Flora of Sligo Valley 1940

The entire contents of Charles Lester Boyd’s 1940 “A Flora of the Sligo Valley” is provided in eight folders. The “Front Matter” folder contains the author’s map, Preface, and Introduction. All scientific and common names below are taken from the author’s work. Some names have since changed; for example, he uses Pulse for the Pea Family and Brassicaceae for the family Cruciferaceae (Mustards). Page numbers are hot-linked to the relevant folder. Three plant families (Beech, Rose, and Mint) are spread across two folders, as are the Fungi.

Charles Lester Boyd’s “A Flora of the Sligo Valley in Montgomery and Prince George [sic] Counties, Maryland” was completed in 1940 as his master’s dissertation at Catholic University. His work was supervised by Hugh O’Neill and J. P. Parker, two leading botanists of the era. Boyd personally observed most of the plants he listed during field work in 1938 and 1939. These he supplemented with historical specimens collected in the Sligo watershed, and just beyond, by earlier botanists and deposited in herbaria at the Smithsonian, Catholic University, and the University of Maryland. These specimens date as far back as the 1870s. Boyd’s Flora includes native plants as well as garden species that had escaped cultivation and occurred in Sligo parklands. He occasionally mentions street trees. Unique among the floras of Sligo, Boyd’s also covers fungi; he personally identified more than 100 species in Sligo.

In his introduction, Boyd explains the borders he used to define the Sligo watershed, which are a bit broader than those in use today, especially along the southern reaches. Boyd’s own topographic map of the watershed is included in his introductory material, allowing the reader to locate most of the sites he mentions in the text.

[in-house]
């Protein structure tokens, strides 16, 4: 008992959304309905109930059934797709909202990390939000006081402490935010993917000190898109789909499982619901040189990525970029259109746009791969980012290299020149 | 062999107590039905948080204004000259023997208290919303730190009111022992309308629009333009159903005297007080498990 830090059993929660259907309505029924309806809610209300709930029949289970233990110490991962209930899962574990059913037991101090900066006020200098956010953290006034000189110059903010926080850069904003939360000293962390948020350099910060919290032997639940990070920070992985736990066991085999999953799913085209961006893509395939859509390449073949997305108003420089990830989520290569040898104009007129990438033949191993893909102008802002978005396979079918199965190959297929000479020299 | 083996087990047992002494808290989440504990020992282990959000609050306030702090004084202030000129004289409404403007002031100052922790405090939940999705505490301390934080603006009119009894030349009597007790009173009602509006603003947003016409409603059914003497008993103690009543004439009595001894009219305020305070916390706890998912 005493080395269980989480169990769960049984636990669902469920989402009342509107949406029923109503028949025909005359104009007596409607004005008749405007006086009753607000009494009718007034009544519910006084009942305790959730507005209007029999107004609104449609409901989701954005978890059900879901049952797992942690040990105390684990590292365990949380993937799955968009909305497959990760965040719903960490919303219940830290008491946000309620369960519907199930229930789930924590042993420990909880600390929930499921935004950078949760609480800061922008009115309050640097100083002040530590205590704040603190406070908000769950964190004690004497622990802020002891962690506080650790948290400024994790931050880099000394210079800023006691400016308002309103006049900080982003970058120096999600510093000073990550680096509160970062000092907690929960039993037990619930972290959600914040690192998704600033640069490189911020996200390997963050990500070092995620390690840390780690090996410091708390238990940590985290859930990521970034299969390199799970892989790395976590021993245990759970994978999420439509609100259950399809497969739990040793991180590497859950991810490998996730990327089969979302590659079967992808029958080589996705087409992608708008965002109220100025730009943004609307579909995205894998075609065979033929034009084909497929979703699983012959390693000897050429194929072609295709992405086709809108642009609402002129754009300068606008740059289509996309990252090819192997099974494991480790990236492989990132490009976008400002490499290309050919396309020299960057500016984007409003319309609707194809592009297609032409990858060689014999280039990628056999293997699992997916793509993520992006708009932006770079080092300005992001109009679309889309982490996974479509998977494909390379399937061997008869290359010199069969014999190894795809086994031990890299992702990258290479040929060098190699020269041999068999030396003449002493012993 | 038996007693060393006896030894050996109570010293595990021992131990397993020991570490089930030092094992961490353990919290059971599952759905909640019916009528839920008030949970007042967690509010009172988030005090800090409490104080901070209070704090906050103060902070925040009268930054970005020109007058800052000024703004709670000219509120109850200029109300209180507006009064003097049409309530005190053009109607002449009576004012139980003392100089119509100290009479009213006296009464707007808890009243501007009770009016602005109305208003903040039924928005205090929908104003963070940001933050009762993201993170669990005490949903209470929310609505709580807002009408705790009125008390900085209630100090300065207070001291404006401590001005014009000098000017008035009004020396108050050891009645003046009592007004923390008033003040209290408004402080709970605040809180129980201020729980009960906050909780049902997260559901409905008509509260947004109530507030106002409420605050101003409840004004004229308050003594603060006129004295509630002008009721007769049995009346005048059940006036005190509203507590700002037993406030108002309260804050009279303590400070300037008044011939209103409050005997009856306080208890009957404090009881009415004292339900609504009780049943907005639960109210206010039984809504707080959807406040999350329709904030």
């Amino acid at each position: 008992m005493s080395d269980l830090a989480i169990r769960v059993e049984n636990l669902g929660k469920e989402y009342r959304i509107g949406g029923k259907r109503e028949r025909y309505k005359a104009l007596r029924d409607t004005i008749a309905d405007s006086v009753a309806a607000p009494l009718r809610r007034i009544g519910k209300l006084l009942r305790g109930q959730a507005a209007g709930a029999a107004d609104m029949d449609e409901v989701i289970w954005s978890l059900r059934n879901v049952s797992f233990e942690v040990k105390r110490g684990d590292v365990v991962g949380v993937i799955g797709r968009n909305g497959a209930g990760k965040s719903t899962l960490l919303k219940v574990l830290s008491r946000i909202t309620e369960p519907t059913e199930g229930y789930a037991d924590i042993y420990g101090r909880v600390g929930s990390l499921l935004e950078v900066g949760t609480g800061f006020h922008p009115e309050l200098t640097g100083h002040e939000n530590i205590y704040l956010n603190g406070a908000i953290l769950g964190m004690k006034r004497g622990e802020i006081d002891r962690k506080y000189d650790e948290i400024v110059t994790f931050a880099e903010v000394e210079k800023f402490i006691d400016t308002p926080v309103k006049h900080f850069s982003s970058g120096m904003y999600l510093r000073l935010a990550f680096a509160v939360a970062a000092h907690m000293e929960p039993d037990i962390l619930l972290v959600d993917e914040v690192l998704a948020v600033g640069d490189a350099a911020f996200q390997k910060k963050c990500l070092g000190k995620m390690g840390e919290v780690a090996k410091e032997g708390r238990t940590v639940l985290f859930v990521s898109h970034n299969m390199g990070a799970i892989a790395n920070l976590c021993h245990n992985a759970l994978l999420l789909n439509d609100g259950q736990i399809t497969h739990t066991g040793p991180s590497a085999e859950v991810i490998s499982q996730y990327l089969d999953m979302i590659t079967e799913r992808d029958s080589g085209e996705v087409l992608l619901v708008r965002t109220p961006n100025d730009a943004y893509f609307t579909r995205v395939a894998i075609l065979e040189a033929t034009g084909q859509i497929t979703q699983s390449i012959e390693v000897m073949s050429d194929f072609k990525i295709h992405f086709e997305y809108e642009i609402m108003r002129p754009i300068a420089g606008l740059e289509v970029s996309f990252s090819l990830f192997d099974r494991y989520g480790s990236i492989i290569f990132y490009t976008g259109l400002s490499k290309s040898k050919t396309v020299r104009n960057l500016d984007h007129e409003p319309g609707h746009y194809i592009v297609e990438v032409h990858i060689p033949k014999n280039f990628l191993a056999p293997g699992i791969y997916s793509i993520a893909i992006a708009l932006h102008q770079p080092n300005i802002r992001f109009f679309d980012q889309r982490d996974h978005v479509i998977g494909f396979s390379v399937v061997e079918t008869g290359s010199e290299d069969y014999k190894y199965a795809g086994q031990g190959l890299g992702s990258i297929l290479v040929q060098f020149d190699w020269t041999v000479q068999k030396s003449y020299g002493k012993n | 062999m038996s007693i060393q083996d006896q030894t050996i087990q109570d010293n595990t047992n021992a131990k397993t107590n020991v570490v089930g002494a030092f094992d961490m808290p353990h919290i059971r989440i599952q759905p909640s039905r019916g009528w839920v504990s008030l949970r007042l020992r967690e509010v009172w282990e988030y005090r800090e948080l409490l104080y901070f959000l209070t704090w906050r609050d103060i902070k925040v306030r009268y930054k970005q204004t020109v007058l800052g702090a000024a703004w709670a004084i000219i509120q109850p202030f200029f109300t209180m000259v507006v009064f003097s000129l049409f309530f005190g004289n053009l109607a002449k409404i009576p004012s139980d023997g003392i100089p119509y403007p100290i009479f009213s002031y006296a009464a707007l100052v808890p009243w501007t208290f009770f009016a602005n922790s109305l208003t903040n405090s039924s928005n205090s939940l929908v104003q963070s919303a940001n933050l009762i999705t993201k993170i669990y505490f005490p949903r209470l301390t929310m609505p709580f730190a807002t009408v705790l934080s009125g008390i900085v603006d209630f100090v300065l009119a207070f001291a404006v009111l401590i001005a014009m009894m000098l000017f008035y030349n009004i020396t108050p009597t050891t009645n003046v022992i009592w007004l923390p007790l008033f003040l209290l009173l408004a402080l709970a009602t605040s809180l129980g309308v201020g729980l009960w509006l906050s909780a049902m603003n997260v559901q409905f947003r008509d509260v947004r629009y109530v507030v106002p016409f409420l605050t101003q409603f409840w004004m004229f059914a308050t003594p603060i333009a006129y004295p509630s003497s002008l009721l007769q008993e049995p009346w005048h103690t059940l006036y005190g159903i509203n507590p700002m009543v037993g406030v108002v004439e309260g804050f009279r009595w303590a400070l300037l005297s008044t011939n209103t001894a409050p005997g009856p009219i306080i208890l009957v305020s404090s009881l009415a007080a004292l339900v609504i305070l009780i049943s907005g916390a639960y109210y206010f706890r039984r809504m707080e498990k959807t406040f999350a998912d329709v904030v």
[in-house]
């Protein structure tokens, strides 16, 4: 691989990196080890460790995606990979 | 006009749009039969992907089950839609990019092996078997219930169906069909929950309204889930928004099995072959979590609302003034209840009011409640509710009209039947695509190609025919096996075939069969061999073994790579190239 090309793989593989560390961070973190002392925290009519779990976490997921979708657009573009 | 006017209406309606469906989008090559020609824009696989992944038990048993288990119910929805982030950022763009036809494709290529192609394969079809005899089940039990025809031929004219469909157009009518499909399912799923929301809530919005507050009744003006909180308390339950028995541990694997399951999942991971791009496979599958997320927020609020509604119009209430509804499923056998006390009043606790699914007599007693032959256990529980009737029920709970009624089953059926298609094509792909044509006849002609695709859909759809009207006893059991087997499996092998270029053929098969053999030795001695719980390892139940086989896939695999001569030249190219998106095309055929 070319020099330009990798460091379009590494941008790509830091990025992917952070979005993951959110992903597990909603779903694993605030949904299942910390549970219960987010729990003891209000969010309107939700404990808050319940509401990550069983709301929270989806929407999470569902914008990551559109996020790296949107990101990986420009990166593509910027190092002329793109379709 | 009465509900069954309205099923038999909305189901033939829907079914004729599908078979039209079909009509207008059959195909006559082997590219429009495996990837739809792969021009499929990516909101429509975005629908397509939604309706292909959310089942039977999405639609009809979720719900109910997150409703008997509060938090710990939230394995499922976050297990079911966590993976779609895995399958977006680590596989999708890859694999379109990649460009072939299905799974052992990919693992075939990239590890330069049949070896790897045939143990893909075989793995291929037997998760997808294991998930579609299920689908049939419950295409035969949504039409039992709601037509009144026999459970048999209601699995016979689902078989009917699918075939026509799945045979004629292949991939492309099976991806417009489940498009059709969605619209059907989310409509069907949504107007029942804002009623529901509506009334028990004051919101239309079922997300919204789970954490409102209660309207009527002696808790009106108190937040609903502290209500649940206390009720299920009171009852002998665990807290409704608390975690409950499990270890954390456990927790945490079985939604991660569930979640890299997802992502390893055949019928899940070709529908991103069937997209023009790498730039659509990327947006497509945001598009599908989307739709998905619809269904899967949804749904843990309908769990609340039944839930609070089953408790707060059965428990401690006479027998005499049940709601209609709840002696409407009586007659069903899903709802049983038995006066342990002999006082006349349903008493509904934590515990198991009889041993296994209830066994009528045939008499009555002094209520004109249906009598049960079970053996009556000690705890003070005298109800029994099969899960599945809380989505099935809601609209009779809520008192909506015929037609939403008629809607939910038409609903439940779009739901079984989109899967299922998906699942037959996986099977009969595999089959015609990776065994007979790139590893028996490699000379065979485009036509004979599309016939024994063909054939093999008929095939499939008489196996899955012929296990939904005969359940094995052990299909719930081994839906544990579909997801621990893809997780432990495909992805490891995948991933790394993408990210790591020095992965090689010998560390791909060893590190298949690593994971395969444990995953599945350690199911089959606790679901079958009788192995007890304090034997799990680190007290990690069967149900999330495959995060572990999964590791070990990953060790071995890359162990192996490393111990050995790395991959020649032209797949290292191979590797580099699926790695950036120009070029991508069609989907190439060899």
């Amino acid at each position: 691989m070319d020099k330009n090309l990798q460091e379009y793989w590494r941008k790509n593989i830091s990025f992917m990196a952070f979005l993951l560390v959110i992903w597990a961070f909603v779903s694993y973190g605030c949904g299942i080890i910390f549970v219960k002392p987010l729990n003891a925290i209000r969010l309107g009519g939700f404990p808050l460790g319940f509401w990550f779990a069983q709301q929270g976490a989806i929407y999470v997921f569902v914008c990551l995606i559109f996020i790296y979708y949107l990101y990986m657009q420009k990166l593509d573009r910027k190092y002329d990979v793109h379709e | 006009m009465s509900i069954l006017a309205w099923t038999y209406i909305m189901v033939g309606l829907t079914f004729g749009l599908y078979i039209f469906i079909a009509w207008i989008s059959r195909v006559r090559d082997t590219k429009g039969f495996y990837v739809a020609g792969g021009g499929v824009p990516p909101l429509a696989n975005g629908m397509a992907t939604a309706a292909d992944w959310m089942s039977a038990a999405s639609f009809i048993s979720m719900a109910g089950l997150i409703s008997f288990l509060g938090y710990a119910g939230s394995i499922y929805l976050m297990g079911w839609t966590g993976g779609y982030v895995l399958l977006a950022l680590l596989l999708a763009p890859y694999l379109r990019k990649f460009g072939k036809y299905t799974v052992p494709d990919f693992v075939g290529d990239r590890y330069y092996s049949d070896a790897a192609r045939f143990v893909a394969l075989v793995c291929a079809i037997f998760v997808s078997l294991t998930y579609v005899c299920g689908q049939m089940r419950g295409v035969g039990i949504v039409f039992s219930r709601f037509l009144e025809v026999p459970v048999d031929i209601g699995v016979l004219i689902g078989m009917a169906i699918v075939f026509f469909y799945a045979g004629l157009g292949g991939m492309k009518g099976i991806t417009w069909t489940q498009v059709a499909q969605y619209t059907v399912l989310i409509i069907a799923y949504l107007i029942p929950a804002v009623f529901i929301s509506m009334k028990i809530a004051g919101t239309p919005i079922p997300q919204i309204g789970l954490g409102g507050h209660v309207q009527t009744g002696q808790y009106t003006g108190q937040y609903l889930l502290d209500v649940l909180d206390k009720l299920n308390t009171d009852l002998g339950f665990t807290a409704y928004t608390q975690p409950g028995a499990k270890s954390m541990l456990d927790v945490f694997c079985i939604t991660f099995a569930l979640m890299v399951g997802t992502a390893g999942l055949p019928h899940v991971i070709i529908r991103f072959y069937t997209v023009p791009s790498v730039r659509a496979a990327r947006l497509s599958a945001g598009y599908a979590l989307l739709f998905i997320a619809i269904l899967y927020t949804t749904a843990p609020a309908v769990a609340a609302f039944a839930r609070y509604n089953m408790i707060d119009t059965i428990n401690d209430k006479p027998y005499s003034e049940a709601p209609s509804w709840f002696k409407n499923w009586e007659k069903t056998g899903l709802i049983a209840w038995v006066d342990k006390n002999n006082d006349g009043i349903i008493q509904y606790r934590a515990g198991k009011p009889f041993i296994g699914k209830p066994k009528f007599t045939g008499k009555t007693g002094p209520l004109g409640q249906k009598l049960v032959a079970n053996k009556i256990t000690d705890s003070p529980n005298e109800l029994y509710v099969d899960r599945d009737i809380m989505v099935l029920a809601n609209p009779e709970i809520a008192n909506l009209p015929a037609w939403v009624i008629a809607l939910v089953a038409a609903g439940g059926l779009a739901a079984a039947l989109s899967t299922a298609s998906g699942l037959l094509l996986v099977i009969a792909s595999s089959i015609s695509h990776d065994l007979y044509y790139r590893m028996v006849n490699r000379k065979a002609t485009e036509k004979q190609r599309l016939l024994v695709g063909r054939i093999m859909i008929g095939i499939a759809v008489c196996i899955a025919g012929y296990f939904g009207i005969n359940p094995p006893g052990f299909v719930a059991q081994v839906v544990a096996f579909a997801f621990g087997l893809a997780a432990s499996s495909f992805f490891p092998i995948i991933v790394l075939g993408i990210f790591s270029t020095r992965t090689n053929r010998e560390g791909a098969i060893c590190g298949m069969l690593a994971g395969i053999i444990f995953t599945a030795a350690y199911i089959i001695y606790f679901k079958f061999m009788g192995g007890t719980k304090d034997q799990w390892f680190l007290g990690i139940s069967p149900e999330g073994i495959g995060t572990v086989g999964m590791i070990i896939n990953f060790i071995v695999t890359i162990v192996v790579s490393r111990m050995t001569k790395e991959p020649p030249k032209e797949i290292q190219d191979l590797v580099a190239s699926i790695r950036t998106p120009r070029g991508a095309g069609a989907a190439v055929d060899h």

The entire dissertation is provided here in eight folders averaging about ten pages each. Three indexes list the plant families in alphabetical order by scientific (Latin) name and by common name, using the terms as they appear in Boyd’s original. Some names have changed since his time, such as the Pea (or Bean) Family, which he calls Pulse, and the family Cruciferaceae (Mustards), which he calls Brassicaceae. A third index lists the families in numerical order by page number. In all three indexes, page numbers are hot-linked to the relevant folder. In some instances, a plant family is spread across two folders.

Plant species marked with an asterisk indicate those for which Boyd found herbarium specimens from Sligo (or very nearby) in the Smithsonian’s herbarium. Those from two other herbaria are noted in the text. A bound, hard copy of the Flora can be found in the reference section at the Takoma Park, Maryland, Library and at Catholic University.

Many thanks to our webmaster, Clair Garman, for his resourceful, persistent, and rapid work in making this invaluable resource so readily available on our website.

Michael Wilpers, Natural History Committee